Transcriptional down-regulation of suppressor of cytokine signaling (SOCS)-3 in chronic obstructive pulmonary disease

Jochen Springer, Frank R. Scholz, Christian Peiser, Q. Thai Dinh, Axel Fischer, David Quarcoo, David A. Groneberg

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Tobacco is a leading environmental factor in the initiation of respiratory diseases and causes chronic obstructive pulmonary disease (COPD). Suppressor of cytokine signaling (SOCS) family members are involved in the pathogenesis of many inflammatory diseases and SOCS-3 has been shown to play an important role in the regulation, onset and maintenance of airway allergic inflammation indicating that SOCS-3 displays a potential therapeutic target for anti-inflammatory respiratory drugs development. Since chronic obstructive pulmonary disease (COPD) is also characterized by inflammatory changes and airflow limitation, the present study assessed the transcriptional expression of SOCS-3 in COPD.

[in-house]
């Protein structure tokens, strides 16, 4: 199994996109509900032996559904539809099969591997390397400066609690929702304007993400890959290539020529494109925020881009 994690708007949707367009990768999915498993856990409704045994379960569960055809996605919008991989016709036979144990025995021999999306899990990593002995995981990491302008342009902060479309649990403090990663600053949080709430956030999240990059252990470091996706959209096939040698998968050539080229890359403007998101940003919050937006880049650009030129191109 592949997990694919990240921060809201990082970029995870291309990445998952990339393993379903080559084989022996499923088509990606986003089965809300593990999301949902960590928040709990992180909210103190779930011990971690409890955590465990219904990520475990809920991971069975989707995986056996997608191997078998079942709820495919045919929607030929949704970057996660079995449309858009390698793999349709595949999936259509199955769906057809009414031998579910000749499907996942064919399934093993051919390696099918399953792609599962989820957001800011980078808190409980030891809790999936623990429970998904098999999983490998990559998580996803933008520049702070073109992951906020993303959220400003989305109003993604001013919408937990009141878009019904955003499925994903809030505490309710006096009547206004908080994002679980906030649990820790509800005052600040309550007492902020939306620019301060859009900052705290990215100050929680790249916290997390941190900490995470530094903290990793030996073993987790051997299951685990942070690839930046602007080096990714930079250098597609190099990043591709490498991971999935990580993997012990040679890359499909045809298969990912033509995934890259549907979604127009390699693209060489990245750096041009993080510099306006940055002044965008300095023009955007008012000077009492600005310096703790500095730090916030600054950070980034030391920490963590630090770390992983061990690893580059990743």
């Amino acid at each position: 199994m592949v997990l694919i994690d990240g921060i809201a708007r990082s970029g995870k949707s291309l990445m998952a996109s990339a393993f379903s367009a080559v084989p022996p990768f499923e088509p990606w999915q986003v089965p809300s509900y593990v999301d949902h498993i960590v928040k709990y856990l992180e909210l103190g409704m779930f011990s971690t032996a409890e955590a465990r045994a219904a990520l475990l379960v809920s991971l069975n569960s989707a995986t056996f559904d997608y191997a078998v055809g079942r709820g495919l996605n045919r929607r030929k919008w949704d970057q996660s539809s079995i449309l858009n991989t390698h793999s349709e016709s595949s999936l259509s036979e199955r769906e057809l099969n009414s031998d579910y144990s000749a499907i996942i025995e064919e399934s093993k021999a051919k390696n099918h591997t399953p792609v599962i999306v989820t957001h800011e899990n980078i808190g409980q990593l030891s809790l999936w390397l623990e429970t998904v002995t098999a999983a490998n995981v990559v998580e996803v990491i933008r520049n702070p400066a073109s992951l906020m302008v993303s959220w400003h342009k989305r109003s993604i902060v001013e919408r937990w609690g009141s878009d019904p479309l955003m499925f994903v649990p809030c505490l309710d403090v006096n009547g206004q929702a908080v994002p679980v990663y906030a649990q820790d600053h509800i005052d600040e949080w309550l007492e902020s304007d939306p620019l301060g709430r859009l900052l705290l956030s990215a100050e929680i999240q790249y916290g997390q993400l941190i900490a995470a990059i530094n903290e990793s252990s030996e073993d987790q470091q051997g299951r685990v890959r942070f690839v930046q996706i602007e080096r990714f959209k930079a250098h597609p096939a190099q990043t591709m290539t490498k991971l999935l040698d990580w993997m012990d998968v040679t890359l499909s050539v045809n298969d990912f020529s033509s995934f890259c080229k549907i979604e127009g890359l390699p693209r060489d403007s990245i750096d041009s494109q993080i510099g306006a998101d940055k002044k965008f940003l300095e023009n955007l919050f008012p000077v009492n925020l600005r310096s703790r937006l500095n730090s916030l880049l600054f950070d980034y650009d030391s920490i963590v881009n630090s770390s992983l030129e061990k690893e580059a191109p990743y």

Real-time PCR was performed to assess quantitative changes in bronchial biopsies of COPD patients in comparison to unaffected controls.

SOCS-3 was significantly down-regulated in COPD at the transcriptional level while SOCS-4 and SOCS-5 displayed no change.

It can be concluded that the presently observed inhibition of SOCS-3 mRNA expression may be related to the dysbalance of cytokine signaling observed in COPD.
Original languageEnglish
Article number29
JournalJournal of Occupational Medicine and Toxicology
Issue number1
Publication statusPublished - 18 Oct 2013

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